The victory of Greenthink on campus

James Howell thought university life would be filled with junk food, non-conformism and critical thinking. He was wrong.

James Howell

Topics Politics

On my first day at university in London this September, as I navigated my way through the throng of students hiding behind their MacBooks and Blackberries, I was struck by the omnipresence of recycling bins, posters advertising green student societies, and advice on how to live an eco-friendly student lifestyle.

I had thought that in joining an institution like Goldsmiths, University of London, which is known for being a progressive university – this is where the BritArt explosion happened in the 1990s and many famous writers, musicians and academics have studied and taught here – I would be immersing myself in a free-thinking, non-conformist, alternative atmosphere. I was wrong.

The Goldsmiths Students’ Union has signed on to the 10:10 campaign, which means it has pledged to cut the college’s carbon emissions by 10 per cent in 2010. A string of celebs, as well as sports clubs, big companies and schools have signed up to this rather fashionable campaign, which is supported by the UK Guardian. In fact, the campaign is backed by everyone from Number 10 to various local councils and MPs (1).

So perhaps I shouldn’t have been surprised that Goldsmiths, too, had jumped on the bandwagon. Yet universities – or at least student bodies – are supposed to be different. They are supposed to be havens of non-conformism and plurality of thought. Right?

What was truly surprising to me is just how little questioning and challenging of orthodoxies happens on student campuses these days. That was once the staple of student life, but, today, when it comes to the effects of climate change, any student who chooses not to recycle their lecture notes is treated as deranged.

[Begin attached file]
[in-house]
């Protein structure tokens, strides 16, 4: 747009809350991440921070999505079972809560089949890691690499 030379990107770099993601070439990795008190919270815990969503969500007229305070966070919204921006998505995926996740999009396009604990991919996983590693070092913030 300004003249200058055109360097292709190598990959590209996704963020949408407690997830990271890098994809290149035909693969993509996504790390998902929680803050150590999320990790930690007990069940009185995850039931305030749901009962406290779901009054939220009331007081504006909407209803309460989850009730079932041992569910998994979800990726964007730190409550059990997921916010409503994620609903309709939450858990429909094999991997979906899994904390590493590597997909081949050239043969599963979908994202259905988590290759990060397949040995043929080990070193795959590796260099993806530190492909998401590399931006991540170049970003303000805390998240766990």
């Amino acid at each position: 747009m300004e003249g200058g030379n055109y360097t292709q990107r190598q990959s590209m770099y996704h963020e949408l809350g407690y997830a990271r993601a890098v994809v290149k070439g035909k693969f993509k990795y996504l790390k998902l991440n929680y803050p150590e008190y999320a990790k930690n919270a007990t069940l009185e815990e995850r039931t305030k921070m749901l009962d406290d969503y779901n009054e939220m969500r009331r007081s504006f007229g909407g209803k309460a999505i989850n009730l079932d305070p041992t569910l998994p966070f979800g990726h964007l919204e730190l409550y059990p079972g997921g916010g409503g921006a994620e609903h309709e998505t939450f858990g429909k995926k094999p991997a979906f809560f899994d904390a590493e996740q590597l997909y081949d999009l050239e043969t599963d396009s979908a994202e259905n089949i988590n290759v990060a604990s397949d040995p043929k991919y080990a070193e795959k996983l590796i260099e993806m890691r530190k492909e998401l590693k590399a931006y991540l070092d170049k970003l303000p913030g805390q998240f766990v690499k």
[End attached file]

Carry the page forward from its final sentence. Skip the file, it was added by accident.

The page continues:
Around the UK, various green student societies have sprung up. At Goldsmiths, for instance, there’s the ‘Enviro-club’, which is ‘passionate about environmental issues’. At an event last year, the club put a sofa on the street and handed out free tea and cake to anyone willing to participate in ‘inspiring conversations about fruit, veg and gardening’ (2). Which is possibly the most inappropriate use of the word ‘inspiring’ ever.

Many campus ‘go green’ campaigns have catchy, silly names – but rather unworthy aims. The Student Switch Off is an energy-saving competition between halls of residence. Ten thousand students living in halls of residence across 33 universities have already signed up to become ‘Eco-Power Rangers’ and save energy by remembering to switch off lights, computers and so on (3). Don’t students have better things to think about?

At the University of Birmingham, a poster advertising the campaign enticed students to ‘Switch Off. Save Energy. Win Prizes.’ – such as tubs of Ben & Jerry’s ice cream. I thought entering higher education was a first step into adult life, but apparently some think students need to be spoken to like children and treated to little prizes for remembering not to leave their TVs on standby.

Then there’s the National Union of Students’ (NUS) Degrees Cooler climate change programme, which aims at ‘greening universities and beyond through behaviour change’. Specifically the aim is to get both university students and staff to recycle more, use less energy, eat more sustainable local food and reduce non-essential flying (4). The NUS now sounds like an extension of the New Labour government, which, through the politics of behaviour, has infringed upon and tried to reshape our everyday decisions and lifestyles for more than a decade. The NUS is not interested in having proper debates about the kinds of issues raised on the Green Zone section of its website; it just wants to stuff students’ brains with Greenthink (5).